These confidential reports intend to provide feedback on Units performances for use in local quality improvement efforts.

 

 

CONCLUSIONS:

Improving the outcome of the infants cared for in ones Neonatal Intensive Care Unit is the main objective of improvement projects that are pursued independently or as member of a collaborative project. While improving outcome of patients is a key motivator for NICUs that are members of a collaborative projects, the very nature of the collaborative encourages each member to also take on the responsibility of improving the care for the entire patients.

 

The Database could represent a substantial resource for outcomes research and epidemiological study. In the future, we also plan to expand data collection to include longer-term outcome and assess the quality of life of NICU survivors. In the future we want to work closely with parents whose infant have been cared in Neonatal Intensive Care Units to develop appropriate tools for assessing and communicating the outcomes of infants who receive neonatal intensive care.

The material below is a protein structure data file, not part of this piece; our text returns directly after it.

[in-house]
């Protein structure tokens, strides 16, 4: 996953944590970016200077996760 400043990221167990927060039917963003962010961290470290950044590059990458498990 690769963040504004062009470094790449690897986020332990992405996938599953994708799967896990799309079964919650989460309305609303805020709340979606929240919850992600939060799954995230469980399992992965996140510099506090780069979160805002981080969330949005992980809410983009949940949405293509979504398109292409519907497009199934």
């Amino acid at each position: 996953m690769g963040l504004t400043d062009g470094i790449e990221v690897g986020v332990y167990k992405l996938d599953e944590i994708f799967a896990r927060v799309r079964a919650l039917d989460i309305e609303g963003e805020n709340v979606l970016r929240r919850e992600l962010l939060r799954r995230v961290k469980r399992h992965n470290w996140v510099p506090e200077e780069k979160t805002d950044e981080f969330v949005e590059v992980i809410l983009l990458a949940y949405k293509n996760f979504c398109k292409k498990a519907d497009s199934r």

Bibliografie

1.       HOBAR, JEFFREY D.,-The Vermont-Oxford Neonatal Network: Integrating Research and Clinical practice to Improve the Quality of Medical Care, Seminars in Perinatology, Volume 19, No 2, pp 124-131, 1995,

2.       The Vermont-Oxford Trials Network-Very low Birth Weight Outcomes for 1990, Pediatrics, Volume 91, 1993,

3.       SUCIU, Laura Mihaela, CUCEREA, Manuela, SIMON, Marta, ZAHIU, Luminita, PUSCASIU, L., SZABO, B.,-Attitude differences of health care professionals toward active treatment of extremely low birth weight infants, Neonatologia 46-47, 2009,

4.       SUCIU, Laura Mihaela, CUCEREA, Manuela, MOGA, Daniela, PUSCASIU, L., SZABO, B.,-Do differences in perinatal interventions explain variations in mortality and morbidity rates of Extremely Low Birth Weight Neonates? Acta Medica Marisiensis 2010. Vol 1: 100-103, 2010,

5.       www.vtoxford.org

6.       www.euroneonet.org

7.       www.neonet.ch

8.       HOBAR, JEFFREY D.,-An assessment of Data Quality in the Vermont-Oxford Trials Network Database , Elsevier Science, 1995,

9.       JEFFREY, GOULD, B.,-The role of regional Collaborative: The Californian Perinatal Quality Care Collaborative Model; Clinical Perinatology 37, 2010,

10.    SUCIU, Laura Mihaela, CUCEREA, Manuela, PUSCASIU, L., SZABO, B.,-Factors influencing neonatal mortality and morbidity in premature infants with extremely low birth weight, University of Medicine and Pharmacy Tg Mures , vol 54, 2008,

11.    www.canadianneonatalnetwork.org

12.    www.nichd.nih.gov